Spotlighting CTE Data

Recently, the Philanthropy Roundtable published a book, Learning to Be Useful, for funders on the value of career and technical education investment. By offering a collection of user-friendly data points, understanding of how to develop strong CTE programs, and spotlighting programs that are “doing it right,” the Philanthropy Roundtable offers an important contribution to the future of CTE.

Rather than summarize the new book, it is perhaps more valuable to point readers to a review Andy Smarick, the president of the Maryland State Board of Education and visiting scholar at the Johns Hopkins School of Education, recently wrote for Education Next. In his review, Smarick smartly noted:

High school CTE programs need rebranding (many people still perceive them very negatively). Students need convenient ways, times, and places to enter training and sequence the collection of credentials. Adults in particular need to know there will be a discernible return on investment before they enroll in any program. “Stackable credentials” allow participants to accumulate skills gradually, each adding immediate value and building toward the future. Programs must be responsive to changing labor markets and reflect the latest technology.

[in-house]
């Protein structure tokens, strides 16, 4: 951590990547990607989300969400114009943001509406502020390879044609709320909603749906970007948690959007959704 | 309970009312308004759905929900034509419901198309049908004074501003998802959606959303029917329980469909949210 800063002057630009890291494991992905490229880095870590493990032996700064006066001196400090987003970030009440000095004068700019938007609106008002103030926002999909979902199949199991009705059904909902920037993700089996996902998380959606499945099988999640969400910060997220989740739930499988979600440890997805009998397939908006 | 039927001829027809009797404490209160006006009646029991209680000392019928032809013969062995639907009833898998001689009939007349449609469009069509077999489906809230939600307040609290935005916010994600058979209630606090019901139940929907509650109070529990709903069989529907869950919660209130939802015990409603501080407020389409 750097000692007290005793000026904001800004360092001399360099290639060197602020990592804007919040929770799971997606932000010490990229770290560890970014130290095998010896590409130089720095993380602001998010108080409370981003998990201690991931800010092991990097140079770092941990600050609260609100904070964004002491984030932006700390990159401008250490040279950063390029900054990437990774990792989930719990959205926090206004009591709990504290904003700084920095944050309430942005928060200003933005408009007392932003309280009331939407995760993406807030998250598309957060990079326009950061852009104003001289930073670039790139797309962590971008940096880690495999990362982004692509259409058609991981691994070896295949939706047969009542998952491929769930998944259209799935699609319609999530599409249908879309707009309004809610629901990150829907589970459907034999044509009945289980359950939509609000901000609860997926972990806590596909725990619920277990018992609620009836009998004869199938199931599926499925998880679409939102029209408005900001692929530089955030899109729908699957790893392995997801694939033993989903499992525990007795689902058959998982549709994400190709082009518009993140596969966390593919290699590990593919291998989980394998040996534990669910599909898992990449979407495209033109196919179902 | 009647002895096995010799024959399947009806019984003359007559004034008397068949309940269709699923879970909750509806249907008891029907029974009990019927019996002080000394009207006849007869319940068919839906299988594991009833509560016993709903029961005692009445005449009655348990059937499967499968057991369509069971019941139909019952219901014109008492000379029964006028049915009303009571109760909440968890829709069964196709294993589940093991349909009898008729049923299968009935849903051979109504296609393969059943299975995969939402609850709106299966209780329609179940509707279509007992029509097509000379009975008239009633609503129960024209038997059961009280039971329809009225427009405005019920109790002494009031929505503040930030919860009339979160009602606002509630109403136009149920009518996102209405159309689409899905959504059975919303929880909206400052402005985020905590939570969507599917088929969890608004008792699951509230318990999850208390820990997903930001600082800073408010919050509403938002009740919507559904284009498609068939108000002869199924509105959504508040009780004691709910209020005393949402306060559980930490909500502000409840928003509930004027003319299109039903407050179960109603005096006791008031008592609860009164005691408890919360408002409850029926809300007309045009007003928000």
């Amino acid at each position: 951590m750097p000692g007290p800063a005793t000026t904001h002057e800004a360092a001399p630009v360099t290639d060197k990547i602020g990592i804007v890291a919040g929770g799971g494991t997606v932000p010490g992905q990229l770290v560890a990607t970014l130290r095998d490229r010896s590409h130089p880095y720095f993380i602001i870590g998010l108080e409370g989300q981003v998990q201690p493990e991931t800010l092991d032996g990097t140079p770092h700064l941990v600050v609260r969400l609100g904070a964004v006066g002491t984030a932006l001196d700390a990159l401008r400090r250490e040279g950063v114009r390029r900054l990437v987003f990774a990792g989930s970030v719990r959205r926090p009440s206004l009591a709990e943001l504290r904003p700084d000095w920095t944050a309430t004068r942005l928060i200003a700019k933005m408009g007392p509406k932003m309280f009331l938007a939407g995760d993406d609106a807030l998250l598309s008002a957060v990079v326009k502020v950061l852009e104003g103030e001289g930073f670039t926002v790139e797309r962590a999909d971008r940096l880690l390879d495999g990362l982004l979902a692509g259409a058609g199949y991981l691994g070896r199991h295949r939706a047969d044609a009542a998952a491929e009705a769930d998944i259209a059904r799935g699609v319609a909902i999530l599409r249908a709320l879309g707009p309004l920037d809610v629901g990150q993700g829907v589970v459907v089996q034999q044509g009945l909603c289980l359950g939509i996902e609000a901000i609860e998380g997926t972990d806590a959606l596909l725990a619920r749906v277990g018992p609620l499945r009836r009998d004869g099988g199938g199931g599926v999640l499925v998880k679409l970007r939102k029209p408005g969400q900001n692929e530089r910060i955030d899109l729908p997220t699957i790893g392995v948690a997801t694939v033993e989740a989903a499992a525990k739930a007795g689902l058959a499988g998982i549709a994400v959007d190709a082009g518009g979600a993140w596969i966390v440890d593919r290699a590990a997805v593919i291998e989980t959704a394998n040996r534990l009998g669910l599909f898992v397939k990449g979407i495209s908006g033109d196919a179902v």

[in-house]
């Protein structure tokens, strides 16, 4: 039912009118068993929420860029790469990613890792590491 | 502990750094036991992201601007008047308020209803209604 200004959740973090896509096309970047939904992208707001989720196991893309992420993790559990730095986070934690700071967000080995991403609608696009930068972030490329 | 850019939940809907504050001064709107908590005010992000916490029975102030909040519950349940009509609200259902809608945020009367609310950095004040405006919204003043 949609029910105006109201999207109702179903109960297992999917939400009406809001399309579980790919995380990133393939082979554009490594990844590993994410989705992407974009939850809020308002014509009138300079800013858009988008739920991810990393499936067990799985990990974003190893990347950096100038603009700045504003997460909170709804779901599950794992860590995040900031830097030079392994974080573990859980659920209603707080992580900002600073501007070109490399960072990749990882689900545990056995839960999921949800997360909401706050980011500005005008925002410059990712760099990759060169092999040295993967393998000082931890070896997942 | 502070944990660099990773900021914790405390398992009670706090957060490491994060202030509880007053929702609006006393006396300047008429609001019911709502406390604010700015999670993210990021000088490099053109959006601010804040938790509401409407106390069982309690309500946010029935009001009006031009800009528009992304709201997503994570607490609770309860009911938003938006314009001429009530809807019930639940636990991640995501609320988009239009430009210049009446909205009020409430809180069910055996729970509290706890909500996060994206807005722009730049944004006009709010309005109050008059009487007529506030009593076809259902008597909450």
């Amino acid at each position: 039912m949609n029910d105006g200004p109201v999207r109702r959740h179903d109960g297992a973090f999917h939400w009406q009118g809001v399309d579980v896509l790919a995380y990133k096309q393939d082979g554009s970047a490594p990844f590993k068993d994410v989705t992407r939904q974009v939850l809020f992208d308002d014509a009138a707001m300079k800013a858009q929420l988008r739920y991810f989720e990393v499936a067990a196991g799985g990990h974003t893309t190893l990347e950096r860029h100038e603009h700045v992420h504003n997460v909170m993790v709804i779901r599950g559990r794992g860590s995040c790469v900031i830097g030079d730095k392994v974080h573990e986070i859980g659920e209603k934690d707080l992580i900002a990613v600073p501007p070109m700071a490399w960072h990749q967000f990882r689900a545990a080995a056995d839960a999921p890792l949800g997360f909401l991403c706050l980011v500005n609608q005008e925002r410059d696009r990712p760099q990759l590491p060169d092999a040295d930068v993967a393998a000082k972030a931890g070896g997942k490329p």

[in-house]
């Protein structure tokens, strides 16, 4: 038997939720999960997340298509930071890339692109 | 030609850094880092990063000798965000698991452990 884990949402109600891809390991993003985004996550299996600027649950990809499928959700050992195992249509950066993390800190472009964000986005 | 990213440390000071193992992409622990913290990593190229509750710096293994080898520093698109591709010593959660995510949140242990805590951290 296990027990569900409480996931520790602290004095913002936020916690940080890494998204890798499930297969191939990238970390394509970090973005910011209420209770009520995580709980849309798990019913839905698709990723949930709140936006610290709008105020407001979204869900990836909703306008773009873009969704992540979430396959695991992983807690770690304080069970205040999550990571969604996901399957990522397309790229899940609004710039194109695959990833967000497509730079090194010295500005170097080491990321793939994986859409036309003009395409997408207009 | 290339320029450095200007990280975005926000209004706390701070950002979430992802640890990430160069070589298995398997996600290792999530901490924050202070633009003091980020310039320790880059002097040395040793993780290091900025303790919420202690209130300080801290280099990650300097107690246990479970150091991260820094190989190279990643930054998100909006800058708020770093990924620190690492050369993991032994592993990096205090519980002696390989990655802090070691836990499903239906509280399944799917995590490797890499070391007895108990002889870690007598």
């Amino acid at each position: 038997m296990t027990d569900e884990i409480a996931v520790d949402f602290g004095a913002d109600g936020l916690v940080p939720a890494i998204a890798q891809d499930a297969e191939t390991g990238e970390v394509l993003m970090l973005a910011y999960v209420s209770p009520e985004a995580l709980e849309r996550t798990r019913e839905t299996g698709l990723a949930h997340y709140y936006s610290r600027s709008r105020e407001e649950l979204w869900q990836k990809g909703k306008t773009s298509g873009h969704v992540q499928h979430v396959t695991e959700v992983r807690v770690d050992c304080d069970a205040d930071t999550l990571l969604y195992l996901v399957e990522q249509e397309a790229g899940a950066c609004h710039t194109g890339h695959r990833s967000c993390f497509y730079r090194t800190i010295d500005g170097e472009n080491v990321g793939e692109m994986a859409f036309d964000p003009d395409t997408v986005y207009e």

Smarick’s review, and the Philanthropy Roundtable book, are definitely worth the read.

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